Writing the Lead on the Way to the Ballpark: Debate Edition
Hi, gentle readers. It’s going to be a very busy week for me. So I’m going to write and publish my debate reaction piece before the actual debate, then see if it needs any updating afterward. I expect it will not. This is a bit of burden on the editors, but they’re used to me being a burden. Oh, and that reminds me that I need to return someone’s scythe, helmet and melon baller as soon as I can. Astronomy demos, man …
Well … that was a thing. The first debate of the 2020 Presidential cycle was last night. And like all bloggers, I am no contractually obligated to react to it before Will docks my pay.1. Here are a few scattered thoughts a few hours after the dust settled and the last of the hysterical people throwing their underwear up on stage was dragged away.
Overall, neither candidate scored big nor did either candidate damage himself irreparably. Biden was competent in his answers and Trump was … well, whatever his supporters want him to be. Both sides are out there right now proclaiming victory based on early polling and the response of their favored media outlets.2 Both sides are saying this proved the other candidate is too old and senile to govern. They are both right about the latter, but overall, it cancels out. I don’t expect the polls to move very much.
Neither candidate said much we haven’t heard before. Biden emphasized Trump’s poor response to COVID-19 and the divisions he has sewed in this country. Trump emphasized the Far Left and tried to tie Biden to the rioting over the summer.3 Biden talked about some of his plans that will never happen. Trump proclaimed the passage and success of plans that, technically speaking, don’t exist. I’m aware that Twitter erupted proclaiming that Trump’s admission to telling Pompeo to put a Trump sign on his yard is the scandal that will finally bring him down. But I expect that noise will die down by morning.
It has never been a better time to be a fact-checker and last night should provide ample fodder. Joe Biden’s claim that Trump has deported 4 billion immigrants will be challenged. And I suspect Trump’s claim that he has more taxes than anyone in history will be similarly scrutinized. But, really, we have a combined 150 years4 on these men. If you don’t already know that Biden is prone to gaffes and Trump is prone to lies, that’s on you.
Probably the oddest moment of the night was when a question about the budget diverged into a 15-minute discussion of whether Elvis was the greatest of all time. And while I appreciated the discussion, I’m not really sure we needed that story about how Trump lost his virginity listening to Return to Sender. Although I was impressed that the Biden campaign so quickly had T-shirts available with Trump’s image and ‘Return to Sender’ stamped across it. There were also those few minutes in which Trump repeatedly accused Biden of being anti-Catholic because of his criticism of Barrett while Biden kept reminding him that he’s Catholic. This seemed to skirt the important issues, though and I really think we could have done without Trump’s final retort of, “But do you #%#@ in the woods, Joe?” But at least that gave the Trump campaign their T-shirt slogan, so it all works out.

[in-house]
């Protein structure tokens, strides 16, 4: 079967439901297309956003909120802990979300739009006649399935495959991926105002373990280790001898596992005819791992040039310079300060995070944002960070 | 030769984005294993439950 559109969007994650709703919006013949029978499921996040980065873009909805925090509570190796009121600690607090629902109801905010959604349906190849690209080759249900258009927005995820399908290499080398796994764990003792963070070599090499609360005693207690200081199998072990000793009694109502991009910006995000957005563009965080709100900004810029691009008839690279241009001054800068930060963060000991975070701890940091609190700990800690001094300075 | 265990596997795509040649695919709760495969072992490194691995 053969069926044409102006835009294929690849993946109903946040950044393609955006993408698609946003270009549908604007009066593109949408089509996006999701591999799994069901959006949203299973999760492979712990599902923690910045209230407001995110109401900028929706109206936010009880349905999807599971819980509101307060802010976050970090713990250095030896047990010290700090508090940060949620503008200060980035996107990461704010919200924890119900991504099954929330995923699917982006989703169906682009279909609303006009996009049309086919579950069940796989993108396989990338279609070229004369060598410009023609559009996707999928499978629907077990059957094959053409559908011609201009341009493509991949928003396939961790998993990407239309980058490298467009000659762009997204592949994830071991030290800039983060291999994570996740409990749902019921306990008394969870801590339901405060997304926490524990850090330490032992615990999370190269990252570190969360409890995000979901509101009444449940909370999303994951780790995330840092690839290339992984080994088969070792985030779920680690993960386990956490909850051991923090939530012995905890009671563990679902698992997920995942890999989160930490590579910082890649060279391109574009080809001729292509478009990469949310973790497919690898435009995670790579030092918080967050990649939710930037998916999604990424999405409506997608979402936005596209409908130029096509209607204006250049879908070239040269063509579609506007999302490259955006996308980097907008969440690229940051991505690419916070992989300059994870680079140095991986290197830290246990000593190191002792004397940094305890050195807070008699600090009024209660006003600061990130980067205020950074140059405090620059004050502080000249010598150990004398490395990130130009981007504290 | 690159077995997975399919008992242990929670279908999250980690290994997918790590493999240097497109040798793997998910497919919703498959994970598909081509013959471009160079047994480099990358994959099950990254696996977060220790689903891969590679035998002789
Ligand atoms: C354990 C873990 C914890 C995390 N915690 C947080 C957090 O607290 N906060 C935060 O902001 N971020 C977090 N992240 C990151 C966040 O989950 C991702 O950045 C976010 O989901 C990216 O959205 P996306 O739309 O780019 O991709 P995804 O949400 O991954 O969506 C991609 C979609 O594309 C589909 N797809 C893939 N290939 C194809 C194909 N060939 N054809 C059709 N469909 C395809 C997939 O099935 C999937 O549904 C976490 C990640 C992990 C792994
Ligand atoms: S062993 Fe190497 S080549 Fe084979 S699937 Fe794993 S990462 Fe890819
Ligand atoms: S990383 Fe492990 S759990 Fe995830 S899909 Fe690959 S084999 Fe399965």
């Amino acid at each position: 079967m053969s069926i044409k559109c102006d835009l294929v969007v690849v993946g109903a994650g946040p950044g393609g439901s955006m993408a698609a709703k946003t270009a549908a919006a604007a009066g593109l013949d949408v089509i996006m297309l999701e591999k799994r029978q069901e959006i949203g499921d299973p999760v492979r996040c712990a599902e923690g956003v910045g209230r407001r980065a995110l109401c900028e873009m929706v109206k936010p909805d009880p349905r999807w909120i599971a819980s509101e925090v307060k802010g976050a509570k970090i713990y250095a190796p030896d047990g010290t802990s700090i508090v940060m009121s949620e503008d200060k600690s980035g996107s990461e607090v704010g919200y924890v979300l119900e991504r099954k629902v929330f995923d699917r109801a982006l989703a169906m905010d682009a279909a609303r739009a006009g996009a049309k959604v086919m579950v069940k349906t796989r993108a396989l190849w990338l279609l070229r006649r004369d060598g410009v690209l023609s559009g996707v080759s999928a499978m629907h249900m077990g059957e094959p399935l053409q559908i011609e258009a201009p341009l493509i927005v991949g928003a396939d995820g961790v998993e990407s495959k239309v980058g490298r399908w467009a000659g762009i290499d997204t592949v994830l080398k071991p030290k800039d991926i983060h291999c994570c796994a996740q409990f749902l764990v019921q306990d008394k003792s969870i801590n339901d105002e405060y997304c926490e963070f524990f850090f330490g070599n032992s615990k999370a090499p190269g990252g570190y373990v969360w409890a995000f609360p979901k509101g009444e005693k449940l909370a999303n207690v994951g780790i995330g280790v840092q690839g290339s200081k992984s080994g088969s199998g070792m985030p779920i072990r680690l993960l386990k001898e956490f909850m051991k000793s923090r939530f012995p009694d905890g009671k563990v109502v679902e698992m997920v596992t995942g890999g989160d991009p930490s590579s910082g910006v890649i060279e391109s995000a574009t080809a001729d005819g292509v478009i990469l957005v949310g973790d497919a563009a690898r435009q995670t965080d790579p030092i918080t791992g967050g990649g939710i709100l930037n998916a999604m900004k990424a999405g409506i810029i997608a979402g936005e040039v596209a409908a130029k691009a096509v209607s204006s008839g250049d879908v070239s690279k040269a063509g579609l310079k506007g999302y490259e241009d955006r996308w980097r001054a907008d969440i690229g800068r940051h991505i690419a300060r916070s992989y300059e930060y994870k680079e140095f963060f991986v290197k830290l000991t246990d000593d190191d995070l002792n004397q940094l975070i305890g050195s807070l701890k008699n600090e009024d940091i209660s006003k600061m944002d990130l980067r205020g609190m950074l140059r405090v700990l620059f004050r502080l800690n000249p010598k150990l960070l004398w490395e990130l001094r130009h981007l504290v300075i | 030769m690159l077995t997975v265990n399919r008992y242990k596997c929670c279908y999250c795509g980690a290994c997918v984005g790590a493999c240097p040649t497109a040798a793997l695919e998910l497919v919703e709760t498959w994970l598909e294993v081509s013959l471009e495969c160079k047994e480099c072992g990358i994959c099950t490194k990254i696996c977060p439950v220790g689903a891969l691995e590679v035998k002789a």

Biden admitting that he had COVID-19 several months ago was probably the most dramatic moment. It’s a risk since I’m sure the Republicans will say it proves he’s too sick and frail to be President. But I think a lot of people will feel like this make him extra-qualified to dealt with the crisis. Trump claiming he cured Biden’s COVID-19 by laying his hands upon him will go over well with his evangelical base. So, overall, probably a wash on that front.
What jumps out at me, though, are how little time was spent on issues. I will give Biden credit. He tried, saying specific things about the ACA, COVID-19, the economy, etc. Not, like, really great specific things or necessarily coherent ones but … you know … specific things. But Trump continued to derail those into talk about the “Radical Left agenda” and Biden kept sinking to the occasion by pointing out Trump’s failings and asking him how he liked Stormy Daniels’ breasts, since access to them cost him more than he paid in taxes over the last decade. Of course, we never got any discussion about the climate, the budget deficit and trade.
So, in the end, a lot of sound and fury signifying nothing. Neither candidate made a fatal mistake. Neither candidate had a real mic-drop moment. We’ll spend a week watching any statistical noise in the polling be proclaimed a trend5.
In the end, we’re still where we were a few months ago: Biden is up in the polls. Trump still has the same fighter’s chance he did in 2016. And, if we’re lucky, this will all be mercifully over no later than Boxing Day.
- I’m a little tired as I write this, so someone kindly calculate what 10% of nothing is for me. Thanks.
- Does anyone else think Sean Hannity was only pretending to faint over how great Trump’s performance was?
- Although I think we are all grateful for Wallace intervening before he tried to literally tie him to rioting.
- Or approximately 1 election cycle
- Although does anyone really believe Rasmussen’s claim that 143% of the viewers though Trump won the debate?